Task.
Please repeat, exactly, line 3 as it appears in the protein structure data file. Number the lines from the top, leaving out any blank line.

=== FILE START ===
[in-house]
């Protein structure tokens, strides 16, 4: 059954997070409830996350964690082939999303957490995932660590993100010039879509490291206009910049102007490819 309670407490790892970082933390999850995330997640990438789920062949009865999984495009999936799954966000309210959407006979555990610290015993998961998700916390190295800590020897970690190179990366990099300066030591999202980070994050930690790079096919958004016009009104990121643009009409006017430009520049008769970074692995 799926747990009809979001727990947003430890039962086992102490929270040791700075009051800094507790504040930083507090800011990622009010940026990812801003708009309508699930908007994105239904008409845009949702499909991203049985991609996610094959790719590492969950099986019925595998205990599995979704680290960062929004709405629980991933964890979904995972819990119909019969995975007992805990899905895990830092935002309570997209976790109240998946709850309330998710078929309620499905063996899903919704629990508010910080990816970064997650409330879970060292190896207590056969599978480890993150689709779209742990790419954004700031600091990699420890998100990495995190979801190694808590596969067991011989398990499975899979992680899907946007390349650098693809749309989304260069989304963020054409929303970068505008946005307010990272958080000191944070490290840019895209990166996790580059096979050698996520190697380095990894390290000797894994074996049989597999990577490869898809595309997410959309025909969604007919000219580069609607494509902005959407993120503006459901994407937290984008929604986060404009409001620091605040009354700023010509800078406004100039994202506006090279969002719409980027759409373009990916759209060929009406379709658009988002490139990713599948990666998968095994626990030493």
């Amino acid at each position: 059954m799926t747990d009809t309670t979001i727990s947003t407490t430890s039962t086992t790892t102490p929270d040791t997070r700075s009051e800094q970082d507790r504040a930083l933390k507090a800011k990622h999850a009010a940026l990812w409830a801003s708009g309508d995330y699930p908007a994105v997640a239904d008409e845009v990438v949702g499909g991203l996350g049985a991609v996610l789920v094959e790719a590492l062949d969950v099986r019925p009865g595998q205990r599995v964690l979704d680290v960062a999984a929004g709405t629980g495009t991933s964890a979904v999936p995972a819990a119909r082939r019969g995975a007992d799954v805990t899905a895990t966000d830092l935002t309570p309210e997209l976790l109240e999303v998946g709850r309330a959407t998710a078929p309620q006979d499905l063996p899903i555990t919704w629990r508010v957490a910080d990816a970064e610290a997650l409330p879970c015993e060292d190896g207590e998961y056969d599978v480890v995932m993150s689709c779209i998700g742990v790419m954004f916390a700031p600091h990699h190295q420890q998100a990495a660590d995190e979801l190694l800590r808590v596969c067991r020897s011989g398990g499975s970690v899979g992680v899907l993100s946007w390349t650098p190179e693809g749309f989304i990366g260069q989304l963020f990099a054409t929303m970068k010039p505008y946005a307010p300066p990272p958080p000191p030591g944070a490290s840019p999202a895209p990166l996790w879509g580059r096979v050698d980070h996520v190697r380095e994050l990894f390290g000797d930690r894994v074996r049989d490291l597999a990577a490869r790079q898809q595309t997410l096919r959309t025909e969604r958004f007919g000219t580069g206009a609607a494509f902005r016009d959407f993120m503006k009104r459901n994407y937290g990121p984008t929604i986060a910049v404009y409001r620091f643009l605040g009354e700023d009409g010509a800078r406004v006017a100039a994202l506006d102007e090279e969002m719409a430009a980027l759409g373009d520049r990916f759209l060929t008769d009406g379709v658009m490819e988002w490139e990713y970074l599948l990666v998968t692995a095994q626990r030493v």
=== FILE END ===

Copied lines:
């Amino acid at each position: 059954m799926t747990d009809t309670t979001i727990s947003t407490t430890s039962t086992t790892t102490p929270d040791t997070r700075s009051e800094q970082d507790r504040a930083l933390k507090a800011k990622h999850a009010a940026l990812w409830a801003s708009g309508d995330y699930p908007a994105v997640a239904d008409e845009v990438v949702g499909g991203l996350g049985a991609v996610l789920v094959e790719a590492l062949d969950v099986r019925p009865g595998q205990r599995v964690l979704d680290v960062a999984a929004g709405t629980g495009t991933s964890a979904v999936p995972a819990a119909r082939r019969g995975a007992d799954v805990t899905a895990t966000d830092l935002t309570p309210e997209l976790l109240e999303v998946g709850r309330a959407t998710a078929p309620q006979d499905l063996p899903i555990t919704w629990r508010v957490a910080d990816a970064e610290a997650l409330p879970c015993e060292d190896g207590e998961y056969d599978v480890v995932m993150s689709c779209i998700g742990v790419m954004f916390a700031p600091h990699h190295q420890q998100a990495a660590d995190e979801l190694l800590r808590v596969c067991r020897s011989g398990g499975s970690v899979g992680v899907l993100s946007w390349t650098p190179e693809g749309f989304i990366g260069q989304l963020f990099a054409t929303m970068k010039p505008y946005a307010p300066p990272p958080p000191p030591g944070a490290s840019p999202a895209p990166l996790w879509g580059r096979v050698d980070h996520v190697r380095e994050l990894f390290g000797d930690r894994v074996r049989d490291l597999a990577a490869r790079q898809q595309t997410l096919r959309t025909e969604r958004f007919g000219t580069g206009a609607a494509f902005r016009d959407f993120m503006k009104r459901n994407y937290g990121p984008t929604i986060a910049v404009y409001r620091f643009l605040g009354e700023d009409g010509a800078r406004v006017a100039a994202l506006d102007e090279e969002m719409a430009a980027l759409g373009d520049r990916f759209l060929t008769d009406g379709v658009m490819e988002w490139e990713y970074l599948l990666v998968t692995a095994q626990r030493v």